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Interviews | March 17, 2014

Shawn Donley: IMG Peter Stark: The Powells.com Interview



Peter StarkIt's hard to believe that 200 years ago, the Pacific Northwest was one of the most remote and isolated regions in the world. In 1810, four years... Continue »
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Andrew Daily has commented on (8) products.

In the Skin of a Lion by Michael Ondaatje
In the Skin of a Lion

Andrew Daily, May 10, 2007

Ondaatje's "The English Patient", winner of the Booker Prize and adapted into a wildly popular (and unfairly melodramatic) movie, is his best known and most popular novel. Those who have come to love his prose, however, almost always point to "In the Skin of a Lion" as his greatest work.

It is in this book that we first meet Hannah, Hannah's father Patrick (only alluded to, in death, in "English Patient") and the thief Caravaggio. In spare, poetic prose, Ondaatje traces Patrick from his boyhood in a rural lumber camp through his life, loves, and eventual fatherhood in Toronto's immigrant community of the interwar period. In the process, through Patrick's loves, friends, job, and eventual desperate act, Ondaatje also weaves the story of Toronto's rise as a city, the joys and pains of its multi-ethnic working classes, and its history of radical politics.

"In the Skin of a Lion" is Ondaatje's finest book, and forms a pair with "The English Patient." It in truth lends "EP" a greater resonance and depth, filling in some of the allusions and passions that go unexplained in the latter novel.

It is my suspicion that Ondaatje won the Booker on the strength of this novel, and that the award to "EP" was to make up for the previous slight.
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Austerlitz by W. G. Sebald
Austerlitz

Andrew Daily, April 4, 2007

Theodor Adorno once speculated whether there could be any art after Auschwitz. After having stared deep into the abyss, was there enough light left for humanity to stagger forward? Was beauty still possible and the sublime still accessible?

Primo Levi's books on his experience immediately put paid to that speculation by rediscovering humanity in the struggle against horror, whether through the occasional instances of solidarity between victims or the overwhelming resilience of Levi himself in resisting annihilation. Sebald's books continue this tradition: attempting to discover what enables men and women to keep on going in the face of, or haunted by the memory of, unspeakable horror.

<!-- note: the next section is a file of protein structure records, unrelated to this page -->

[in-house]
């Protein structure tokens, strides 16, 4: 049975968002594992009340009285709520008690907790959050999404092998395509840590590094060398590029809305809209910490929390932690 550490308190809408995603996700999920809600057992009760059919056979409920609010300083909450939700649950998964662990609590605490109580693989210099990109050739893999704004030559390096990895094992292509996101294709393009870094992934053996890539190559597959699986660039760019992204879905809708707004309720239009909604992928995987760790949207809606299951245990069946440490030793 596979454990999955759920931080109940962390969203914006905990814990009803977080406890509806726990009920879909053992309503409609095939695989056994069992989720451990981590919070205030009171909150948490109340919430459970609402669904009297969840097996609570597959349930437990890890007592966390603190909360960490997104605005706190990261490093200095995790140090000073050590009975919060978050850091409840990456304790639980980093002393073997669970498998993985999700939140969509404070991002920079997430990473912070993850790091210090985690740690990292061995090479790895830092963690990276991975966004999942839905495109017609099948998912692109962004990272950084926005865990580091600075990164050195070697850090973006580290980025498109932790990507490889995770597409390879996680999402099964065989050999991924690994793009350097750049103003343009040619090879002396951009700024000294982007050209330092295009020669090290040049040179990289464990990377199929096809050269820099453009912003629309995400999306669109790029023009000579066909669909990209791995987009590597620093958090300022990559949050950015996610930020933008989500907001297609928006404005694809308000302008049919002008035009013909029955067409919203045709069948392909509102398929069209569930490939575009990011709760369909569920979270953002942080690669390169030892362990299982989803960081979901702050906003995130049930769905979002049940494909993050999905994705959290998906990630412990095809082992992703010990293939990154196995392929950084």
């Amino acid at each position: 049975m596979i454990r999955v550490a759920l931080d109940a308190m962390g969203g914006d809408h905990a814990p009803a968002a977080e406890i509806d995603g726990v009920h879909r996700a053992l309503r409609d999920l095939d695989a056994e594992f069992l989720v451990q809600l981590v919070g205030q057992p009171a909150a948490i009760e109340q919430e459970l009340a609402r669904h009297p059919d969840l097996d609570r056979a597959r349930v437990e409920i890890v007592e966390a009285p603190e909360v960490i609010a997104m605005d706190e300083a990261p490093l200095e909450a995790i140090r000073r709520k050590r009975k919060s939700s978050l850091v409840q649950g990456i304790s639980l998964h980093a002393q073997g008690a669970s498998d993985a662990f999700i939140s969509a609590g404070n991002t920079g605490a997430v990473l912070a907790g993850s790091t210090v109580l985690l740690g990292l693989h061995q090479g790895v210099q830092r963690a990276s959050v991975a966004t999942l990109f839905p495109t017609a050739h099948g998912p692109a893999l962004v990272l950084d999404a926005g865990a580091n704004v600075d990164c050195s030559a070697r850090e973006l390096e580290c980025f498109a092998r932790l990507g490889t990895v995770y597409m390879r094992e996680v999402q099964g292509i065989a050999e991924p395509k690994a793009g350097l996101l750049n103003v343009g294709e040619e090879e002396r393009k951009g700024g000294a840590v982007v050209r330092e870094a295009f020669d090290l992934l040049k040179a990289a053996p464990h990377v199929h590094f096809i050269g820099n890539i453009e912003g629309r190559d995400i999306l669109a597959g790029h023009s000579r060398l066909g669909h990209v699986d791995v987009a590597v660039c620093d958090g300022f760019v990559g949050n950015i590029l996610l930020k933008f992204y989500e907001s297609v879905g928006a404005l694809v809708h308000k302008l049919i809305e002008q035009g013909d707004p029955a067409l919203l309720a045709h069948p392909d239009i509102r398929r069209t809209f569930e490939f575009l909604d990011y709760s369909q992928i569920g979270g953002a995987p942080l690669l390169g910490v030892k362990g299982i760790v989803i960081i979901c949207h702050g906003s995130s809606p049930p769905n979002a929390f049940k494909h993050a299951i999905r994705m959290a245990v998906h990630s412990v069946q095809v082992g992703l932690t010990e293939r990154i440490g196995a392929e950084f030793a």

Austerlitz tells the story of a man who wanders across Europe searching for his true origins. A beneficiary of the 'kindertransport' - the organized evacuation of Jewish babies from Central Europe to 'safe' Western European homes - Austerlitz works to uncover the fate of his family. His search stands in for Europe's collective difficulty in dealing with its past.

Sebald's style is spare and crystalline; his works of fiction resemble works of non-fiction, puncuated by his own status as the narrator of his fictions, and buttressed by the pictures that accompany the text, underlining his observations with visual evidence. The book is achingly beautiful and expresses a style of comportment, current among many intellectuals, a melancholy, that Americans frequently misinterpret as weakness, but is ultimately thoughtful and memorial, facing fully up to Europe's 'dark century.'
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Wanderlust: A History of Walking by Rebecca Solnit
Wanderlust: A History of Walking

Andrew Daily, February 28, 2007

Solnit's book is a masterpiece in sustained mediatation on a single, seemingly inconsequential topic: walking. Beginning with recent discussions among primatologists and anthropologists that the bipedal walking is not only typical of, but fundamental to what it means to be human, Solnit launches into a cultural and political history of walking. She veers from the English romantics to Parisian flaneurs, from religious pilgrimage to protest marches, with diversions such as the history of English parks and gardens, and the regulation of prostitution. Personalities as diverse as Wordsworth, Austen, Baudelaire, Breton, Jack the Ripper, Moses, Frank O'Hara, and Solnit herself make appearances.

This book was unfairly lost in the crowd of micro-microhistories that flooded shelves a few years ago - of salt, of cod, etc. - but it stands above the rest as Solnit blends personal account, literary history, and political passion into a fascinating and compelling homage and plea for ambulatory culture and ethics. Read this book as the precursor to her more recent "A Field Guide to Getting Lost."
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